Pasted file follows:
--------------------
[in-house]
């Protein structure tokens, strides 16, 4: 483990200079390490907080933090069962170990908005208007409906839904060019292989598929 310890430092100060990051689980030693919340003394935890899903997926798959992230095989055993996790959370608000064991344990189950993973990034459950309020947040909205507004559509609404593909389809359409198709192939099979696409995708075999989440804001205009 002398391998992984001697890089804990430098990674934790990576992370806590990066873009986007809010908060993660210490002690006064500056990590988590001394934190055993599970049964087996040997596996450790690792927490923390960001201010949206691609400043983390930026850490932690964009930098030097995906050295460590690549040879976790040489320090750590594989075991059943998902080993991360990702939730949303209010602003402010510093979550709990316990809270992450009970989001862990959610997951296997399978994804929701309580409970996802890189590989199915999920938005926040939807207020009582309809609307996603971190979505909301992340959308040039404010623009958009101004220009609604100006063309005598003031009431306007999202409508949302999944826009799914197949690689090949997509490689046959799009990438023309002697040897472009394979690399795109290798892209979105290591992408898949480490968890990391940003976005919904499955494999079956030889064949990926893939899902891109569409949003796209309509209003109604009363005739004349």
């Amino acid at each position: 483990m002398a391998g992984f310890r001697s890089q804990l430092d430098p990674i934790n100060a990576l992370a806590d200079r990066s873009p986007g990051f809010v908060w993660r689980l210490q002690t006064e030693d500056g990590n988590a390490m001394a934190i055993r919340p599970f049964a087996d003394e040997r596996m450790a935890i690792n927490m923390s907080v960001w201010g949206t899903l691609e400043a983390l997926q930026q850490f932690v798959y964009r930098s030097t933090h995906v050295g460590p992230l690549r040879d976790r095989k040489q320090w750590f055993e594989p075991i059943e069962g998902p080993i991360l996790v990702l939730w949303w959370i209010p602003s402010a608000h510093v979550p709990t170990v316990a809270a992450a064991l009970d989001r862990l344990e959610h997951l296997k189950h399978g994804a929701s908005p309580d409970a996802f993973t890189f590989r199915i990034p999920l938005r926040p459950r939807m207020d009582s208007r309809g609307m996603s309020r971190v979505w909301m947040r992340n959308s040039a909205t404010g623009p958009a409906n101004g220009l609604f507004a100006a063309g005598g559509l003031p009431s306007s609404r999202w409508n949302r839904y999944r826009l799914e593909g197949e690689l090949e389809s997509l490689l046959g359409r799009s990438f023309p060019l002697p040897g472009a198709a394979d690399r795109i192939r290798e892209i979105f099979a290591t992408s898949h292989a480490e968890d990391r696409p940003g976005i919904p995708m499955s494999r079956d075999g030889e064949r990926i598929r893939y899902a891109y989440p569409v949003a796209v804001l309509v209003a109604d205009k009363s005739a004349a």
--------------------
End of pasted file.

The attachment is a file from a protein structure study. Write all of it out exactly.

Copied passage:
[in-house]
């Protein structure tokens, strides 16, 4: 483990200079390490907080933090069962170990908005208007409906839904060019292989598929 310890430092100060990051689980030693919340003394935890899903997926798959992230095989055993996790959370608000064991344990189950993973990034459950309020947040909205507004559509609404593909389809359409198709192939099979696409995708075999989440804001205009 002398391998992984001697890089804990430098990674934790990576992370806590990066873009986007809010908060993660210490002690006064500056990590988590001394934190055993599970049964087996040997596996450790690792927490923390960001201010949206691609400043983390930026850490932690964009930098030097995906050295460590690549040879976790040489320090750590594989075991059943998902080993991360990702939730949303209010602003402010510093979550709990316990809270992450009970989001862990959610997951296997399978994804929701309580409970996802890189590989199915999920938005926040939807207020009582309809609307996603971190979505909301992340959308040039404010623009958009101004220009609604100006063309005598003031009431306007999202409508949302999944826009799914197949690689090949997509490689046959799009990438023309002697040897472009394979690399795109290798892209979105290591992408898949480490968890990391940003976005919904499955494999079956030889064949990926893939899902891109569409949003796209309509209003109604009363005739004349």
């Amino acid at each position: 483990m002398a391998g992984f310890r001697s890089q804990l430092d430098p990674i934790n100060a990576l992370a806590d200079r990066s873009p986007g990051f809010v908060w993660r689980l210490q002690t006064e030693d500056g990590n988590a390490m001394a934190i055993r919340p599970f049964a087996d003394e040997r596996m450790a935890i690792n927490m923390s907080v960001w201010g949206t899903l691609e400043a983390l997926q930026q850490f932690v798959y964009r930098s030097t933090h995906v050295g460590p992230l690549r040879d976790r095989k040489q320090w750590f055993e594989p075991i059943e069962g998902p080993i991360l996790v990702l939730w949303w959370i209010p602003s402010a608000h510093v979550p709990t170990v316990a809270a992450a064991l009970d989001r862990l344990e959610h997951l296997k189950h399978g994804a929701s908005p309580d409970a996802f993973t890189f590989r199915i990034p999920l938005r926040p459950r939807m207020d009582s208007r309809g609307m996603s309020r971190v979505w909301m947040r992340n959308s040039a909205t404010g623009p958009a409906n101004g220009l609604f507004a100006a063309g005598g559509l003031p009431s306007s609404r999202w409508n949302r839904y999944r826009l799914e593909g197949e690689l090949e389809s997509l490689l046959g359409r799009s990438f023309p060019l002697p040897g472009a198709a394979d690399r795109i192939r290798e892209i979105f099979a290591t992408s898949h292989a480490e968890d990391r696409p940003g976005i919904p995708m499955s494999r079956d075999g030889e064949r990926i598929r893939y899902a891109y989440p569409v949003a796209v804001l309509v209003a109604d205009k009363s005739a004349a």